Be a Hair-O


One man’s trash is another man’s ecological disaster recovery tactic. Local hair salons and pet grooming centers are saving hair and fur clippings to help with the cleanup of the British Petroleum oil spill that’s been polluting the Gulf Coast since April.

Shaving Your Dog


Matter of Trust, a San Francisco-based nonprofit organization, gathers the clippings and turns them into oil-collection tools. Hair is stuffed into recycled nylon stockings that are tied together to surround and contain a spill, or constructed into mats placed on top the spill. In mat form, each cubic foot can collect up to eight gallons of oil in less than three minutes.

Alabama stylist and inventor, Phil McCrory, is credited with discovering the practical use for hair clippings after viewing news footage of the Exxon Valdez spill in 1989 and seeing how the fur of Alaskan otters became saturated with oil.
“You shampoo hair because hair collects oil,” McCrory said. “Hair is very efficient at gathering oil out of the water.”
As news of the organization’s effort spreads, hair and grooming salon owners and customers from across the country have been eager to participate. “As soon as clients hear what we’re doing, they want to know more about how they can help,” said Paul McKay, owner of Salon P/F in Studio City. “Everyone has been very supportive. If they aren’t ready for a hair cut, they’re donating stockings.”

The salon collected more than three pounds of human hair in its first week of participation.
Pet grooming salon owners are equally supportive of the cause. Laurie Bliss, owner of A’ La Mutt in Studio City, started collecting as soon as she heard about the opportunity.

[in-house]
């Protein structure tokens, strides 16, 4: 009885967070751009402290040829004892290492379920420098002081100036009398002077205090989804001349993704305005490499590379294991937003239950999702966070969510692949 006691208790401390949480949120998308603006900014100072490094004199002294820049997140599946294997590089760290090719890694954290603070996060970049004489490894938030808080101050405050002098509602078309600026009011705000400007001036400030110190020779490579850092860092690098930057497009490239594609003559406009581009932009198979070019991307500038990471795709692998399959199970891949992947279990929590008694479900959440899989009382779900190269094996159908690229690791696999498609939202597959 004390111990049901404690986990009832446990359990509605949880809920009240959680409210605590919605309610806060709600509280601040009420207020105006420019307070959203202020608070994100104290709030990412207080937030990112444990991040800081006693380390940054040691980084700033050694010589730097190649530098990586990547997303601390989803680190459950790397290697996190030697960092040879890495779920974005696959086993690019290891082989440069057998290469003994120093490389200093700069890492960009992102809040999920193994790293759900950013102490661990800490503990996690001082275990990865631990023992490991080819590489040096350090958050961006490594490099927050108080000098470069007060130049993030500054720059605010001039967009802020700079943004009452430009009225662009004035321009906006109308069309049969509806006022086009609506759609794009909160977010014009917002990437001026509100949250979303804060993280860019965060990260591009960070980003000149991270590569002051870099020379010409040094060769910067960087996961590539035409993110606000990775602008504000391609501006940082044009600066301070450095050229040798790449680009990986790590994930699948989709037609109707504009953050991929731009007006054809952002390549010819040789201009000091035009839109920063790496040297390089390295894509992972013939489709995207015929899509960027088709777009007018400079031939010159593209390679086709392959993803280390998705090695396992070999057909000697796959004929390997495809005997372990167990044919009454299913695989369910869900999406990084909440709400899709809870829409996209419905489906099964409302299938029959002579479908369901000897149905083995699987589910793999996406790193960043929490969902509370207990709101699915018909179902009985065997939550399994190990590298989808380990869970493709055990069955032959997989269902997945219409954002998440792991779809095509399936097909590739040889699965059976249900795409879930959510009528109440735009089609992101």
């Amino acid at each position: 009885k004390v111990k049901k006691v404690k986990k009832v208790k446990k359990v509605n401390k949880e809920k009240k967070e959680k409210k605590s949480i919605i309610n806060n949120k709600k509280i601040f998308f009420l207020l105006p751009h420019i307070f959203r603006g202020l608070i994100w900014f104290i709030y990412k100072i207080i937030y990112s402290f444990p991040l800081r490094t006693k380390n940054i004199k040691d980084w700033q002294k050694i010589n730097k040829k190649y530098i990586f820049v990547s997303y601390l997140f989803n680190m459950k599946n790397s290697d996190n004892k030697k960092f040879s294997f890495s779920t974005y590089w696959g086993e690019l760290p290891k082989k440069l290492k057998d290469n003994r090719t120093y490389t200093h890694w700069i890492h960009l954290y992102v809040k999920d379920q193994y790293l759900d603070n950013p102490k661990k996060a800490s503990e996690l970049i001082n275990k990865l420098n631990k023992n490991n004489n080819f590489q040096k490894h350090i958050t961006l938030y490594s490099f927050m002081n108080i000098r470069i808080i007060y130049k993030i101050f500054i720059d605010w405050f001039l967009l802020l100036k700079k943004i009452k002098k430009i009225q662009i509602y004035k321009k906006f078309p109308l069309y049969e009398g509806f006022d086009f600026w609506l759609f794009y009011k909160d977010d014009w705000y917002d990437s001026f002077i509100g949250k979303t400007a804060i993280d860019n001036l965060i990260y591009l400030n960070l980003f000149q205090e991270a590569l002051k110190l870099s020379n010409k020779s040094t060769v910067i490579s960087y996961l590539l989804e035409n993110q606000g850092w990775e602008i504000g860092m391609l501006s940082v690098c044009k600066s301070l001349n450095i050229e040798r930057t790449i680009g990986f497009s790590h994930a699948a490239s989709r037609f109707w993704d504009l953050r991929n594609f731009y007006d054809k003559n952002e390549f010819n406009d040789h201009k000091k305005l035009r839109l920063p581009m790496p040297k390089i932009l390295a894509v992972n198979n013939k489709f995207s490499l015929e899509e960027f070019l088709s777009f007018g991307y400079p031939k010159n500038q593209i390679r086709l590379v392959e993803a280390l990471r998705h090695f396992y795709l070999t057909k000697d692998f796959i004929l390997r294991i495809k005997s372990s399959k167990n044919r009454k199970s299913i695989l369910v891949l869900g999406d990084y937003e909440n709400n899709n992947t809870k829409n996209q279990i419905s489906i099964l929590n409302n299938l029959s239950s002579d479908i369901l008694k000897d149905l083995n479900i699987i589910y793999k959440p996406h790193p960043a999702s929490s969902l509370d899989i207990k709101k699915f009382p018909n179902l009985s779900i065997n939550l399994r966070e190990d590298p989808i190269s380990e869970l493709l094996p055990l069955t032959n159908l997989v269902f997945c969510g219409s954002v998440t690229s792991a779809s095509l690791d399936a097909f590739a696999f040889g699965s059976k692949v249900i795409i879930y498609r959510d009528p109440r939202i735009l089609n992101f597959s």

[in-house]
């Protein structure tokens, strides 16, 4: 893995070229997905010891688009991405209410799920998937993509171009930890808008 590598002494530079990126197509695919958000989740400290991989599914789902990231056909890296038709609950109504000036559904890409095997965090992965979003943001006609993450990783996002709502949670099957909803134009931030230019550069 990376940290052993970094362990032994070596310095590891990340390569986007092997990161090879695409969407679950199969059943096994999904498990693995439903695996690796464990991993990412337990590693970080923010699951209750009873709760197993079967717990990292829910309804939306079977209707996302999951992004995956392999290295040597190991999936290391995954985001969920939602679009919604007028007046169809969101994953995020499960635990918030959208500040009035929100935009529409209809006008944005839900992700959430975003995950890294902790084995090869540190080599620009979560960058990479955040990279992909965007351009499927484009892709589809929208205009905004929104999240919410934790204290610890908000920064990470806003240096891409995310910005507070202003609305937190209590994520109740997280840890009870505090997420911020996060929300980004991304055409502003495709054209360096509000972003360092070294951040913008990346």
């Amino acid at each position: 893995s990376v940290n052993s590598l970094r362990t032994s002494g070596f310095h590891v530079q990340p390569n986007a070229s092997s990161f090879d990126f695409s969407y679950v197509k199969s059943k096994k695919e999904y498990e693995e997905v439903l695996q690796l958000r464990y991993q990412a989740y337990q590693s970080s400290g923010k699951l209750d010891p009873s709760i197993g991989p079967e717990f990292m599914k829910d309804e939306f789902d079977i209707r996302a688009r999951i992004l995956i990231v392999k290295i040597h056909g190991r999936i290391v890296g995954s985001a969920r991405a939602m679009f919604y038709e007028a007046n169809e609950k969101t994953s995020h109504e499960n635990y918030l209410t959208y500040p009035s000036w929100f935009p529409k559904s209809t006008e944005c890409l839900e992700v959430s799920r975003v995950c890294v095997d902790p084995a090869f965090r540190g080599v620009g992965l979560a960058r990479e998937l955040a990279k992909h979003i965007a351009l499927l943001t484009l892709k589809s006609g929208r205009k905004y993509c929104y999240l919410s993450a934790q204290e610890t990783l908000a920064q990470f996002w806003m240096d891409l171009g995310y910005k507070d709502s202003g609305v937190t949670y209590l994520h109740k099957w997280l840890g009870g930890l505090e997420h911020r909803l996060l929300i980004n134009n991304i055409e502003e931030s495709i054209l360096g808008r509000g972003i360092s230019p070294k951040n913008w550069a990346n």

“Choosing to participate was easy,” Bliss says. “We’re very excited to be able to do our small part in the clean up effort. It’s heart-breaking to think of all the wildlife that’s affected by the spill. Saving and sending clippings is good for the environment and such an easy thing to.”

Bliss estimates that a busy day of grooming heavily coated breeds such as Huskies, Chow Chows, and Newfoundlands can generate up to 25 pounds of fur, adding that regardless of the breed of dog, every little bit helps. “Even our lightly-coated customers like Chihuahuas and their owners are happy to know they’re contributing to a good cause,” she said.

Matter of Trust reports that it has received hundreds of thousands of pounds of hair and fibers from around the world. Hair and fur not used as part of the current Gulf Coast clean up project will be warehoused and used for future spills.

To donate, individuals and salon owners must register at to receive routinely updated mailing instructions.

Stephanie Colman is a writer and dog trainer in Los Angeles. She also provides twice-weekly training tips for the local NBC affiliate’s morning show, “Today in L.A.” She shares her life with two dogs and actively competes in obedience and agility.